“Without question,” he said. “I don’t think they treat him nearly as bad as they do us, but they have stepped up their game against him since the numbers have gone up.”

Trump’s oldest son predicted a long and drawn out fight for the Democratic nomination that would end in a contested convention, a move that would tear the party asunder and benefit Trump.

“The time they fixed a primary, it worked out very well for us,” he said in reference to the 2016 race between Sanders and Hillary Clinton, “so I don’t want to get in their way.”

Hours before the cable networks called the Granite State for Sanders, the president’s campaign was already highlighting their confidence in besting him in a general election.

“The Democrat nominee will be broke, running on a big-government socialist platform and lacking the operation they need to win,” Trump campaign spokeswoman Ali Pardo told RealClearPolitics. “That’s not going to be a recipe for success in states like Michigan, Ohio, Pennsylvania, and Wisconsin.”

In contrast, she said President Trump’s policies have delivered results for Americans across this country. “Next November it will be a binary choice between President Trump and his clear record of accomplishment versus whichever socialist the Democrats put up,” she said.

Hours later, the Trump camp had retooled that message and ended up putting out two statements Tuesday night, showing just how split their reaction is to the Sanders win and the prospect of Bloomberg trying to step in to help Democrats save the day.

At 11 p.m. Parscale said the story out of New Hampshire is the “continued dominance of big government socialist policies and the success of their standard-bearer, Bernie Sanders.” In a separate statement Tuesday night, he touted the enthusiasm on display for Trump after the president cruised to an easy victory in the first-in-the nation Republican primary over former Massachusetts Gov. Bill Weld. He received more primary votes in the state than any incumbent president running for reelection of any party over the past four decades, the campaign pointed out. On Fox earlier in the day, Parscale predicted that Trump would turn the state red in November after narrowly losing it in 2016.

Jenny Beth Martin, co-founder of the Tea Party Patriots, opposed Trump early in the 2016 GOP primary but has since transformed into a major supporter. She said the president’s economic record with unemployment at half-century lows, a soaring stock market and wage growth across the board shows that he is “delivering for Americans and the American family.”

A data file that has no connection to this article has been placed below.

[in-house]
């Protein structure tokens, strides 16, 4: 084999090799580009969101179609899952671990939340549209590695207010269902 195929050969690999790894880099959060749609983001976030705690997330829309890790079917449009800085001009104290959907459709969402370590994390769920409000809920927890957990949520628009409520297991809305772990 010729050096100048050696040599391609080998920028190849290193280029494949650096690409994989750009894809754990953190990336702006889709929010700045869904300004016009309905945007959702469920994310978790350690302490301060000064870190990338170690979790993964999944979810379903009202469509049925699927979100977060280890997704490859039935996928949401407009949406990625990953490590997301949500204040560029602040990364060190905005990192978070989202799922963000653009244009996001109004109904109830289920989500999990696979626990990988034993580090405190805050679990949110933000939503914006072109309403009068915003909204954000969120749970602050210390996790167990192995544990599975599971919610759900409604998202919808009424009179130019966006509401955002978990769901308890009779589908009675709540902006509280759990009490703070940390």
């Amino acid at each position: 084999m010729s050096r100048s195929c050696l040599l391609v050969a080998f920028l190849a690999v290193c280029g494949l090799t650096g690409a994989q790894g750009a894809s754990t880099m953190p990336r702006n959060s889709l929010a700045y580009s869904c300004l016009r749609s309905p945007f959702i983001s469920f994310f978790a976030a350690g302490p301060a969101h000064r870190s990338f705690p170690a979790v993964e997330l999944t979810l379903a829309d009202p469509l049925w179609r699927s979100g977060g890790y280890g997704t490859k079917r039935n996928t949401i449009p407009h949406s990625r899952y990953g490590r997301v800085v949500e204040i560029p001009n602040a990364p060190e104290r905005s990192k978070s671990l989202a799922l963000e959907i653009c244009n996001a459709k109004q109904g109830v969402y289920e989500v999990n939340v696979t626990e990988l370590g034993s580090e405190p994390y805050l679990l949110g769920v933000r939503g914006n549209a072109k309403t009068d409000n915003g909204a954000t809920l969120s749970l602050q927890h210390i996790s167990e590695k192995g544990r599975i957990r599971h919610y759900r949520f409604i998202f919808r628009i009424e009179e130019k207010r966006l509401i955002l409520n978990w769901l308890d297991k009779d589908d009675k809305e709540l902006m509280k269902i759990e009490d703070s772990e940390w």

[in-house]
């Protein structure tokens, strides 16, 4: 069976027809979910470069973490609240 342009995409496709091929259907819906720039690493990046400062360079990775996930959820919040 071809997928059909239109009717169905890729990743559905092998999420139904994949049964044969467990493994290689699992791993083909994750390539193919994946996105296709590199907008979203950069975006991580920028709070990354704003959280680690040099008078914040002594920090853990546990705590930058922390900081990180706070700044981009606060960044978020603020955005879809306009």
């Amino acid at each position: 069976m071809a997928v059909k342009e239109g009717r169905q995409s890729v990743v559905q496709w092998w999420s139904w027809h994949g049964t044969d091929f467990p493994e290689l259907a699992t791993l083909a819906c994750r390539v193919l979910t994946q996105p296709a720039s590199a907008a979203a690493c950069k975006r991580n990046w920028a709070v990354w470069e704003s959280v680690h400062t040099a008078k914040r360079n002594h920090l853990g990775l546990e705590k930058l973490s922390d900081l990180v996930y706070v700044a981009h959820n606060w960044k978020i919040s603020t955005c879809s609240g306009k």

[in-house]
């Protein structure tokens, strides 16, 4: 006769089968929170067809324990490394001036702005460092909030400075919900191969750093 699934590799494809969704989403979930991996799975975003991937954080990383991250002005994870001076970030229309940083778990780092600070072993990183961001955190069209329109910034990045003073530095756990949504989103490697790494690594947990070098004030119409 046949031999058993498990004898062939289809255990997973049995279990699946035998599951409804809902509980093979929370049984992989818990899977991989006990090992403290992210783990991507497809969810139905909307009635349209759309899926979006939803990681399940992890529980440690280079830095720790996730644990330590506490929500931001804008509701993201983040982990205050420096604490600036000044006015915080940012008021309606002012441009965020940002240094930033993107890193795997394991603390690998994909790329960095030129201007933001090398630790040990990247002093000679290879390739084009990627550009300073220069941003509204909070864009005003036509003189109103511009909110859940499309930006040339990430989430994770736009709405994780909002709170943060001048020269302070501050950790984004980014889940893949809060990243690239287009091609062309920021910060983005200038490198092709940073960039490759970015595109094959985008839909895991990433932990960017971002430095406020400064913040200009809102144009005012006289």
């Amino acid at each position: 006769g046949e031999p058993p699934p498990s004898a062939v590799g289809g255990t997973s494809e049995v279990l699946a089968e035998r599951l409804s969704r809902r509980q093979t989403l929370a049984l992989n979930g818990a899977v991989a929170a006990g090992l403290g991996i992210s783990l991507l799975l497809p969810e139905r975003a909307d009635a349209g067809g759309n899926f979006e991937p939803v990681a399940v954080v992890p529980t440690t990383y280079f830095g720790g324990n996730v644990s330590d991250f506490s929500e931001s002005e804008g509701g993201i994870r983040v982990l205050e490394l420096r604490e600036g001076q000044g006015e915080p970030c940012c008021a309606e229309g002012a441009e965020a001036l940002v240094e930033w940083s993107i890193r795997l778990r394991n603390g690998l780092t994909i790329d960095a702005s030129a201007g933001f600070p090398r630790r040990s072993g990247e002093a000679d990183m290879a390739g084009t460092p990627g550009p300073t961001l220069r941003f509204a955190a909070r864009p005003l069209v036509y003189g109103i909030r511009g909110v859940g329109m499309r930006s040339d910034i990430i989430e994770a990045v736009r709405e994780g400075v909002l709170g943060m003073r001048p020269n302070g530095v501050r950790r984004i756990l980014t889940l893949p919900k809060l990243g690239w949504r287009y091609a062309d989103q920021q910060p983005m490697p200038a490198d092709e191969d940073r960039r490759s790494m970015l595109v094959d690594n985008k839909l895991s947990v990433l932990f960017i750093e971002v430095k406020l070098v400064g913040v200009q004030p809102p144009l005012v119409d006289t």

Heading into the Nevada caucuses on Feb. 22 and then the South Carolina primary at the end of the month, she said it appears as if Bloomberg is trying to “buy the nomination” and outmaneuver Sanders with help from the party establishment. “It will be interesting to see if the party lets that happen,” she said.

Martin also predicted Bloomberg’s record will turn off a lot of voters in battleground states in the industrial Midwest. “He wants to suppress Second Amendment rights and he seems to have had a lot of flip-flops on positions” over the years, she said.

In the end, Bloomberg has shown that he is “certainly not a moderate, and is very much in favor of big-government control and thinks he knows best how to run all of our lives – including the small details of our lives,” Martin said, a reference to taxes on sugary sodas that Bloomberg has pushed in various states over the last several years.

GOP pollster Frank Luntz agrees that Trump is positioned well for reelection as long as the economy continues its current boom. He warned, however, that the Trump campaign has become too overconfident in the wake of his impeachment acquittal and recent positive economic news.

“His approval rating is still lower than it should be with a president with this type of record of accomplishment,” Luntz told Fox News. “It’s going to be imperative for this president not to just go after his own base, but to go after independent voters too.”

The campaign’s boasts about easily besting Sanders in any head-to-head race are also overblown, Luntz asserted: “I’ve been to a dozen Sanders rallies – they are fired up. They are a mirror image of a Trump rally – every Sanders supporter who has been to one is going to get out and vote for Sanders.”

But Democrats’ worst enemy may come from within, Luntz also predicted. If Bloomberg starts to command higher poll numbers and wins some key primaries, “it could get really ugly for Democrats in the next few months,” he said.

Susan Crabtree is RealClearPolitics' White House/national political correspondent.